3.b) Maybe tax payment is a vehicle concern after all, or maybe my initial Person-Vehicle-Car-Motorbike-PublicAdministration design is just plain wrong, or I need a philosopher and a better business analyst. A solution could be: move the HasToPay method to another class, we can call it TaxPayment. Then we create two TaxPayment derived classes; CarTaxPayment and MotorbikeTaxPayment. Then we add an abstract Payment property (of type TaxPayment) to the Vehicle class and we return the right TaxPayment instance from Car and Motorbike classes:

public abstract class TaxPayment
{
    public abstract bool HasToPay();
}

public class CarTaxPayment : TaxPayment
{
    public override bool HasToPay()
    {
        return (DateTime.Today - this.LastPaidTime).TotalDays >= 30;
    }
}

public class MotorbikeTaxPayment : TaxPayment
{
    public override bool HasToPay()
    {
        return (DateTime.Today - this.LastPaidTime).TotalDays >= 60;
    }
}

public abstract class Vehicle
{
    public string PlateNumber { get; set; }

    public Person Owner { get; set; }

    public DateTime LastPaidTime { get; set; }

    public abstract TaxPayment Payment { get; }
}

public class Car : Vehicle
{
    private CarTaxPayment payment = new CarTaxPayment();
    public override TaxPayment Payment
    {
        get { return this.payment; }
    }
}

public class Motorbike : Vehicle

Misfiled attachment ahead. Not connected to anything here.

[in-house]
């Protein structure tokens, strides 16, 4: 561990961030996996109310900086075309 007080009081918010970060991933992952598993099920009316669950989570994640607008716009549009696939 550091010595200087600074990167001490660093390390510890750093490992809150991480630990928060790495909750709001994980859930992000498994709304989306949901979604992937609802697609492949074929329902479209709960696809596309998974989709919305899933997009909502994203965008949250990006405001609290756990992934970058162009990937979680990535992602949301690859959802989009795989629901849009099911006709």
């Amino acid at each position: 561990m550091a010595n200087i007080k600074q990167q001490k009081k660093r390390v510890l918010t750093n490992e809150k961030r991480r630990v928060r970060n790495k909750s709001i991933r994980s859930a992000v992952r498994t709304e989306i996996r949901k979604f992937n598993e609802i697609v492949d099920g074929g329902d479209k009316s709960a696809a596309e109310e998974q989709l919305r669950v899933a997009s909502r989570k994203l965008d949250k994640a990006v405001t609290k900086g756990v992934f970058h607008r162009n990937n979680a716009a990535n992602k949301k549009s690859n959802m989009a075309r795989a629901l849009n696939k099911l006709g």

{
    private MotorbikeTaxPayment payment = new MotorbikeTaxPayment();
    public override TaxPayment Payment
    {
        get { return this.payment; }
    }
}

And we invoke the old process this way:

    public IEnumerable<Vehicle> GetVehiclesThatHaveToPay()
    {
        return this.GetAllVehicles().Where(vehicle => vehicle.Payment.HasToPay());
    }

But now this code won't compile because there's no LastPaidTime member inside CarTaxPayment/MotorbikeTaxPayment/TaxPayment. I'm starting to see CarTaxPayment and MotorbikeTaxPayment more like "algorithm implementations" rather than business entities. Somehow now those "algorithms" need the LastPaidTime value. Sure, we can pass the value to the constructor of TaxPayment, but that would violate vehicle encapsulation, or responsibilities, or whatever those OOP evangelists call it, wouldn't it?

3.c) Suppose we already have an Entity Framework ObjectContext (which uses our domain objects; Person, Vehicle, Car, Motorbike, PublicAdministration). How would you do to get an ObjectContext reference from PublicAdministration.GetAllVehicles method and therefore implement the funcionality?

3.d) If we also need the same ObjectContext reference for CarTaxPayment.HasToPay but a different one for MotorbikeTaxPayment.HasToPay, who is in charge of "injecting" or how would you pass those references to the payment classes? In this case, avoiding an anemic domain (and thus no service objects), don't lead us to disaster?

What are your design choices for this simple scenario? Clearly the examples I've shown are "too complex" for an easy task, but at the same time the idea is to adhere to the S.O.L.I.D. principles and prevent anemic domains (of which have been commissioned to destroy).